When the 88th Academy Awards are presented Sunday night to honor outstanding films, the statuettes will be a little different. And that is thanks to a return to tradition—paired with 21st century materials science technology—in a project led by Richard Polich SM ’65, who runs the fine arts foundry, Polich Tallix, in upstate New York.
Polich, who earned his MIT degree in metallurgy and worked with Professor Merton Flemings ’51, SM ’52, ScD ’54 at the MIT Foundry, was chosen by the academy because of his decades of successfully fabricating challenging projects from massive sculptures like Jeff Koons’ gleaming stainless steel Rabbit in 1986 to public monuments like the Korean War Veterans Memorial in Washington, DC, in 1995. He even built a 24-foot-tall bronze horse based on recently discovered sketches by Leonardo Da Vinci.
Over three months, Polich’s team has recreated the 50 statuettes beginning with digital scans of a 1929 statuette and a modern-era pedestal base. The item was then 3D-printed and molded so the form could be cast in wax. Each wax statuette was coated in a ceramic shell, which was cured and fired at 1,600°F, melting the wax away and leaving an empty Oscar-shaped form. The statuettes were then cast in liquid bronze at more than 1,800°F, cooled, and sanded to a mirror polish finish. Finally the figures were electroplated with 24-karat gold and black patina was applied to the bases.
Why start from 1929? By using an Oscar from that era, one year after the statuette was first created, Polich Tallix artisans are returning to the original cast bronze process. According to the academy, the handcrafted process—from making individual waxes to polishing—has restored subtle features of George Stanley’s original sculpture, which was based on sketches by MGM art director Cedric Gibbons, who himself won 11 Oscars. The size of the statuette remains at 13.5 inches tall, weighing in at 8.5 pounds.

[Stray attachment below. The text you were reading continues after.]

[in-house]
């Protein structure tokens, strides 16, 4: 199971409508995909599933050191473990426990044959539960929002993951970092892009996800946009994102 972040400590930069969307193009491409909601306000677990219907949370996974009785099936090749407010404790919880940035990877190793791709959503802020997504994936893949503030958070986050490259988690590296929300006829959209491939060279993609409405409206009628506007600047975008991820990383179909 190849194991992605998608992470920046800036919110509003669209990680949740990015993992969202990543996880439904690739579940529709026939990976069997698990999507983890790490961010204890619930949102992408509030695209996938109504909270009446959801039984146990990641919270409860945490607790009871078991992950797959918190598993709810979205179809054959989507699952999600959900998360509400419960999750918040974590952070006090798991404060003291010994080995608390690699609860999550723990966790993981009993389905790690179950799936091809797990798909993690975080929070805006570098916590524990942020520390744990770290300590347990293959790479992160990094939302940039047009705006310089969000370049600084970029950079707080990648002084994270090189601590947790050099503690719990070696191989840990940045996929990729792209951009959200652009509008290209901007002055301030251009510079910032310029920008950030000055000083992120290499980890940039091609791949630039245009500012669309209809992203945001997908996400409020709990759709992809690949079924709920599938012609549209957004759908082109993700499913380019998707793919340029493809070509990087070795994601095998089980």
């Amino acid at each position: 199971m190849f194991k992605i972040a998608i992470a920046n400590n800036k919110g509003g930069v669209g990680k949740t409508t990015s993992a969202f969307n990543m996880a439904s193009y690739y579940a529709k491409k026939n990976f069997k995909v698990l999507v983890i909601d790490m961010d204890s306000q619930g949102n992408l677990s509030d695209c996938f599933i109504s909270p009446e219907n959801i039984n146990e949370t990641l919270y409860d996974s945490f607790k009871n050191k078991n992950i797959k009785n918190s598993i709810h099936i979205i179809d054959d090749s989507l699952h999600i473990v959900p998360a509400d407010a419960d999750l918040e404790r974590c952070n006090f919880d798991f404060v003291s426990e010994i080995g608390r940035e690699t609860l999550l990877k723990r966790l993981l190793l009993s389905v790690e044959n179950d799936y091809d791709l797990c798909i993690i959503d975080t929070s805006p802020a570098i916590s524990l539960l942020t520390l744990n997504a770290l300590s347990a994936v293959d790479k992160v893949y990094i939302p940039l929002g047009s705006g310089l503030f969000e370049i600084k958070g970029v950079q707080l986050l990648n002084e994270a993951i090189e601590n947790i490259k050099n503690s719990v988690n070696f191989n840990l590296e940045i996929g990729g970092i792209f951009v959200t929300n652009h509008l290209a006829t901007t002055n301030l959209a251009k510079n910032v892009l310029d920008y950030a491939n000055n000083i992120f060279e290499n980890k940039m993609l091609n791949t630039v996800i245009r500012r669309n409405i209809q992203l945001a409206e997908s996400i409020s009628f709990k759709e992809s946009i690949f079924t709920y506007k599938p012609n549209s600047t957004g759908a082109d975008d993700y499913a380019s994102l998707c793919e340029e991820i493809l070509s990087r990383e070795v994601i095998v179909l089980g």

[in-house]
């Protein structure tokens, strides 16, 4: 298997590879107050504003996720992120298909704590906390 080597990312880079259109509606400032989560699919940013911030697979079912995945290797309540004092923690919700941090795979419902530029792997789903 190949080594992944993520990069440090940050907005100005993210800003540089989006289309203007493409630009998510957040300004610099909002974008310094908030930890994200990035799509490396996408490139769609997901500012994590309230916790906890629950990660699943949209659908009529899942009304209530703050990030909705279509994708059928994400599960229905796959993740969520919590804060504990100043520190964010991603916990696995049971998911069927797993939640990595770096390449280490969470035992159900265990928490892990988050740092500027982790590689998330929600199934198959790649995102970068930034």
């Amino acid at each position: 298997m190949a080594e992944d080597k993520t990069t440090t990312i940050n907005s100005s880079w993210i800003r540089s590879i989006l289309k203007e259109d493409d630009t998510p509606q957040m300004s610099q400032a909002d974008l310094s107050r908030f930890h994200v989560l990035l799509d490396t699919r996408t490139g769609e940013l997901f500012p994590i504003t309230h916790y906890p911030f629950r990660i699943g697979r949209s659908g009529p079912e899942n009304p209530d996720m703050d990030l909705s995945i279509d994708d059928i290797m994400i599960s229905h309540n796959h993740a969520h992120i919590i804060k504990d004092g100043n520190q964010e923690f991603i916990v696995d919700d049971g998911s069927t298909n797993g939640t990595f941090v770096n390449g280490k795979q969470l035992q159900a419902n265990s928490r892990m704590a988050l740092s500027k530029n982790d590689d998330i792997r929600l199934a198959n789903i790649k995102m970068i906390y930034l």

See each stage of the process on the Polich Tallix website.
To learn more about Polich’s work, check out a 26-minute video titled The Heat of Fusion: Transforming Metal into Art, that gives a metallurgist’s view of art making. The video was part of a museum exhibit documenting Polich’s career in art fabrication, including his appreciation of the different roles of artist and fabricator.
“As an engineer working with materials and structures, faced with a problem, I transform it into something I can tackle objectively, using the rules and laws of engineering. Artists, however, work from within themselves; their response to a problem is subjective, based on feelings and personal views, uninhibited by precedent,” Polich wrote.